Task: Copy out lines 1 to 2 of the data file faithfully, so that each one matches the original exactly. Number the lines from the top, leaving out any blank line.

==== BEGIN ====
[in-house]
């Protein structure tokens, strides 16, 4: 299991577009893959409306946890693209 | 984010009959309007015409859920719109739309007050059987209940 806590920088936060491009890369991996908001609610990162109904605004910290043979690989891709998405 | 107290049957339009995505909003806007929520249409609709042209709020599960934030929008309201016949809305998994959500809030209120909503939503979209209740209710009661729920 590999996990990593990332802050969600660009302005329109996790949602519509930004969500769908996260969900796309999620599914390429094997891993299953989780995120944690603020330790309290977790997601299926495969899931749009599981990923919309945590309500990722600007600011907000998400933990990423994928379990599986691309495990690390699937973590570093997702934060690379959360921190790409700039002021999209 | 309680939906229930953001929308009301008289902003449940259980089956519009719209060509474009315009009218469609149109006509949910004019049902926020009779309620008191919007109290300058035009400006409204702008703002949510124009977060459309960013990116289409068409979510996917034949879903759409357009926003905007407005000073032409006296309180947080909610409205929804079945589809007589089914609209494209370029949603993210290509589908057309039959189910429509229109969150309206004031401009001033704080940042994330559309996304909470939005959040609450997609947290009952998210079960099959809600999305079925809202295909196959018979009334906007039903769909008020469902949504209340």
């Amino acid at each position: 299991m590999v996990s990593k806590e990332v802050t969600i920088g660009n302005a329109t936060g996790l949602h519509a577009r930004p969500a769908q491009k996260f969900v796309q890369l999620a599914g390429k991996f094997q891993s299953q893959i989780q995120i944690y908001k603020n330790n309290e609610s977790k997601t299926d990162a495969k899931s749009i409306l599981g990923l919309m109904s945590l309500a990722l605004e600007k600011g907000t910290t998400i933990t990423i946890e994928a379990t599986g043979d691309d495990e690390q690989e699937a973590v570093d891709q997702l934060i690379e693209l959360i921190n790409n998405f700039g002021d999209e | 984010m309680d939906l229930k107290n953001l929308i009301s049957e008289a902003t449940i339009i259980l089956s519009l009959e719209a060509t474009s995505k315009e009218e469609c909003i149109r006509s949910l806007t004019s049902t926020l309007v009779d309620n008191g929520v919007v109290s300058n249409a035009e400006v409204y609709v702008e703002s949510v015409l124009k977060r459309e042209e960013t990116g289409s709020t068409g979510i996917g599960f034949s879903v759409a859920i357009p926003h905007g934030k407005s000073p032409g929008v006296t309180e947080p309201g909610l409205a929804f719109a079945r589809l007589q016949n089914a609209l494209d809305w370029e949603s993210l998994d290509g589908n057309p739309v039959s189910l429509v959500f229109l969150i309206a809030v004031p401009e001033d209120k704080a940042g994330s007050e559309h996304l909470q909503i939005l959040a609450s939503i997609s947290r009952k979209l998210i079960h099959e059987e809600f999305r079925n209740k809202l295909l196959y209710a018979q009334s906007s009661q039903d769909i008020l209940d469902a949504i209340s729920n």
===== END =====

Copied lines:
[in-house]
């Protein structure tokens, strides 16, 4: 299991577009893959409306946890693209 | 984010009959309007015409859920719109739309007050059987209940 806590920088936060491009890369991996908001609610990162109904605004910290043979690989891709998405 | 107290049957339009995505909003806007929520249409609709042209709020599960934030929008309201016949809305998994959500809030209120909503939503979209209740209710009661729920 590999996990990593990332802050969600660009302005329109996790949602519509930004969500769908996260969900796309999620599914390429094997891993299953989780995120944690603020330790309290977790997601299926495969899931749009599981990923919309945590309500990722600007600011907000998400933990990423994928379990599986691309495990690390699937973590570093997702934060690379959360921190790409700039002021999209 | 309680939906229930953001929308009301008289902003449940259980089956519009719209060509474009315009009218469609149109006509949910004019049902926020009779309620008191919007109290300058035009400006409204702008703002949510124009977060459309960013990116289409068409979510996917034949879903759409357009926003905007407005000073032409006296309180947080909610409205929804079945589809007589089914609209494209370029949603993210290509589908057309039959189910429509229109969150309206004031401009001033704080940042994330559309996304909470939005959040609450997609947290009952998210079960099959809600999305079925809202295909196959018979009334906007039903769909008020469902949504209340």